The Top 5 Open Source Projects of 2015Kayla Matthews
Don’t believe that statement? Consider the fact that Google’s Android open source operating system boasts 78 percent of the smartphone market.
Not sure what open source is? It’s the software whose source code is available for modification or enhancement by anyone.
Instead of building its operating system within company walls, Google decided to go the open source route for a simple reason: to encourage its adoption. Faced with a choice of paying Apple for its operating system or taking a free system from Google, many phone manufacturers decided to go the Android route. In other words, Google was right.
Indeed, more and more companies are turning to open source. Instead of relying on a tight-knit group of internal developers, these forward-thinking businesses are widening the talent pools from which they can draw, so to speak, by opening up projects to the open source community. In doing so, they’re able to tap into the minds of a slew of programmers. Together, the open source community works to improve application functionality, design, and security.
There’s no shortage of open source projects on the market today. Research says there are more than 150,000 such projects, though only 18,000 of them are active. While many of these projects deserve to be recognized for helping solve serious issues or making our lives easier, some of them are very evidently more beneficial than others. With that in mind, let’s take a look at five of the hottest open source projects for 2015:[Tweet “5 of the hottest #OpenSource projects for 2015”]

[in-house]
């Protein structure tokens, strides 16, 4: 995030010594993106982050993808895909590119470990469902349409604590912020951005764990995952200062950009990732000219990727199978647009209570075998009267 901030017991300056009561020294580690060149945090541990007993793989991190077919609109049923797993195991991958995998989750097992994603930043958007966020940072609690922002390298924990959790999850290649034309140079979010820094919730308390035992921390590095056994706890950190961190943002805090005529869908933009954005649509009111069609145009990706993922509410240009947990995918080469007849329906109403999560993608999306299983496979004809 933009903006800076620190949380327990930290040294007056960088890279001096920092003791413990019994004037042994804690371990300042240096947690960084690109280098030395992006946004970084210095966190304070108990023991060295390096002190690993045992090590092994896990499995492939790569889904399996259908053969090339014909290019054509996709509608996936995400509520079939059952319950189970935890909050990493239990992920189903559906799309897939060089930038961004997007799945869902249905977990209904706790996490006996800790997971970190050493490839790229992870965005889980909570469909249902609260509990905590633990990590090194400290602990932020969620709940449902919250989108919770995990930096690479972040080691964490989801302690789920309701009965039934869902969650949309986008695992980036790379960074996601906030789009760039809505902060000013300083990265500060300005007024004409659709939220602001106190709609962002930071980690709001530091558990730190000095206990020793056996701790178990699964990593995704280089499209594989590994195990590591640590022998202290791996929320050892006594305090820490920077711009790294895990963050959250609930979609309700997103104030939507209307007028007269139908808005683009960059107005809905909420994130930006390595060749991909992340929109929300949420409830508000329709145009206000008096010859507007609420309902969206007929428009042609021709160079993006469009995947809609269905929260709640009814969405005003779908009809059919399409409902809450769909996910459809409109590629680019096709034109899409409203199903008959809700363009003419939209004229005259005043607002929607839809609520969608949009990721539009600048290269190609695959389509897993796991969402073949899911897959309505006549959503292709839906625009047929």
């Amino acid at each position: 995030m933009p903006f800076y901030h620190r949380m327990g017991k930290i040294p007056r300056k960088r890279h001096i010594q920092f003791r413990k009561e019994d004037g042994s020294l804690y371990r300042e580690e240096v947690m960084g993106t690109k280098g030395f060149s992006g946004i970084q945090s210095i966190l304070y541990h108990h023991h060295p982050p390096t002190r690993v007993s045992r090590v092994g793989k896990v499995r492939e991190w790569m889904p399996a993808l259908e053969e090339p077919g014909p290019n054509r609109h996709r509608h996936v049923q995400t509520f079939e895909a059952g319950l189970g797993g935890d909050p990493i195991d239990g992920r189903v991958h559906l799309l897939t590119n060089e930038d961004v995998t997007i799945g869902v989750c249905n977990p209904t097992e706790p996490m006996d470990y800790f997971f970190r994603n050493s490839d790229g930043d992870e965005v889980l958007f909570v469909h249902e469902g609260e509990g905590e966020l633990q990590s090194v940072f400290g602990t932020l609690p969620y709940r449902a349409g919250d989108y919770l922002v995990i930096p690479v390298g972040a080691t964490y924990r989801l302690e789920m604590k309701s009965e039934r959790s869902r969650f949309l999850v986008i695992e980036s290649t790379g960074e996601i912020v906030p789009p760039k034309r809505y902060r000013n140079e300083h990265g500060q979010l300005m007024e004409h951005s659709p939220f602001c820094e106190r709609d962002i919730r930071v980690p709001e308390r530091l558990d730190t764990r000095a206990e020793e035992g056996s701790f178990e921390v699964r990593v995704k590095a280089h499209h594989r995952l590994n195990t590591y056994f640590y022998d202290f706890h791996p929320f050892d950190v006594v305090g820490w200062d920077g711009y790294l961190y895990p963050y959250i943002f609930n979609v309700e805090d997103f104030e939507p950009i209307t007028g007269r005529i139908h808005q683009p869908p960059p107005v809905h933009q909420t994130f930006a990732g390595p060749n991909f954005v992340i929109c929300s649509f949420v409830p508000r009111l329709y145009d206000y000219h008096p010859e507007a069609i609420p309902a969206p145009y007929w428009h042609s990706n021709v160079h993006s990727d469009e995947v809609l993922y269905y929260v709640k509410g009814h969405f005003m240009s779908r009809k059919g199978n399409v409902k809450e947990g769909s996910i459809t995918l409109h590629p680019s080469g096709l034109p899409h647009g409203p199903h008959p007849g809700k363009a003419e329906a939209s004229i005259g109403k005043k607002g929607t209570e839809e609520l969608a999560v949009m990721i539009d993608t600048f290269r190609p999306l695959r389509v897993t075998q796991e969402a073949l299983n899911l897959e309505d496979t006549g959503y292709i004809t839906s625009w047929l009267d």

1. Open Source and Diabetes
It’s not just one company or one project, but many big-name players are choosing to embrace the open source philosophy as they go about doing their best to conquer illnesses.
For example, Johnson & Johnson spinoff Animas is working with Tidepool, a company that provides open source data-access technology to diabetes patients. Quite simply, the partnership seeks to provide patients and their loved ones with actionable information in real time.
In the world of big data, it seems as though everyone is looking to store their digital files somewhere. Because of the versatility it provides – such as accessibility and device-agnosticism – companies are increasingly turning to the cloud to meet their storage needs. Storj is an open source cloud storage platform that gives users the peace of mind that comes with knowing their data is not only secure; it’s also encrypted.
Things would be a lot less expensive if the government didn’t meddle in the markets, and instead folks could pay one another a fair price for goods and services, right? That’s the idea behind OpenBazaar, an open source marketplace.
Users can log onto the service, which is similar to BitTorrent, and connect with other buyers and sellers. Once a transaction is set up, payments can be made with Bitcoin. In other words, OpenBazaar is an untraceable marketplace that helps buyers and sellers retain their anonymity.
4. Cuckoo Sandbox
Sony. Anthem. Target. It seems as though every few days there’s a new story published that tells us yet another major company has been hacked. In fact, global cyber crime costs more money than crime related to the cocaine market, stolen smartphones and stolen vehicles combined.
In any case, many businesses, understanding that they could be the next victim, are doubling down on their digital security investments. Enter Cuckoo Sandbox, an open source tool that analyzes malware, producing informative reports describing the threats attacking your network.
With a name like CockroachDB, what’s not to like? Former engineers unveiled Cockroach Labs earlier this year. Their prized offering is CockroachDB, a scalable database that, like its name suggests, is said to be able to weather a storm of any magnitude. These days, customers expect businesses to answer their every beck and call. As such, companies need to invest in databases and data centers that remain online always.
At the end of the day, one thing is certain: The world of open source is exciting. Who knows what 2016 will bring to the open source community and the rest of the world?